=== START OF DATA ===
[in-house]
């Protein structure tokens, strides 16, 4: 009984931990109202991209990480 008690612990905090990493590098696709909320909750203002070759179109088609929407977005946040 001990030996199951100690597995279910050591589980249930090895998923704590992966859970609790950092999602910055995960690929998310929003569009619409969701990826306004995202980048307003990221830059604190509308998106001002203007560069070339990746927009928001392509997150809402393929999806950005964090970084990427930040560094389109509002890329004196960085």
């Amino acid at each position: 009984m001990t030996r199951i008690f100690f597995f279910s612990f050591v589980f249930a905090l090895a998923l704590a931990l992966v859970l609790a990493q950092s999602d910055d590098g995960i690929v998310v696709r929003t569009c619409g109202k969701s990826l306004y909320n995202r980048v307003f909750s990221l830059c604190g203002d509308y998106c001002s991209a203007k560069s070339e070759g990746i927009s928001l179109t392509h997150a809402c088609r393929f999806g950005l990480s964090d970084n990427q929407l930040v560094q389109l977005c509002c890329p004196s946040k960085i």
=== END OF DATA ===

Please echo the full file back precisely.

[in-house]
């Protein structure tokens, strides 16, 4: 009984931990109202991209990480 008690612990905090990493590098696709909320909750203002070759179109088609929407977005946040 001990030996199951100690597995279910050591589980249930090895998923704590992966859970609790950092999602910055995960690929998310929003569009619409969701990826306004995202980048307003990221830059604190509308998106001002203007560069070339990746927009928001392509997150809402393929999806950005964090970084990427930040560094389109509002890329004196960085």
């Amino acid at each position: 009984m001990t030996r199951i008690f100690f597995f279910s612990f050591v589980f249930a905090l090895a998923l704590a931990l992966v859970l609790a990493q950092s999602d910055d590098g995960i690929v998310v696709r929003t569009c619409g109202k969701s990826l306004y909320n995202r980048v307003f909750s990221l830059c604190g203002d509308y998106c001002s991209a203007k560069s070339e070759g990746i927009s928001l179109t392509h997150a809402c088609r393929f999806g950005l990480s964090d970084n990427q929407l930040v560094q389109l977005c509002c890329p004196s946040k960085i």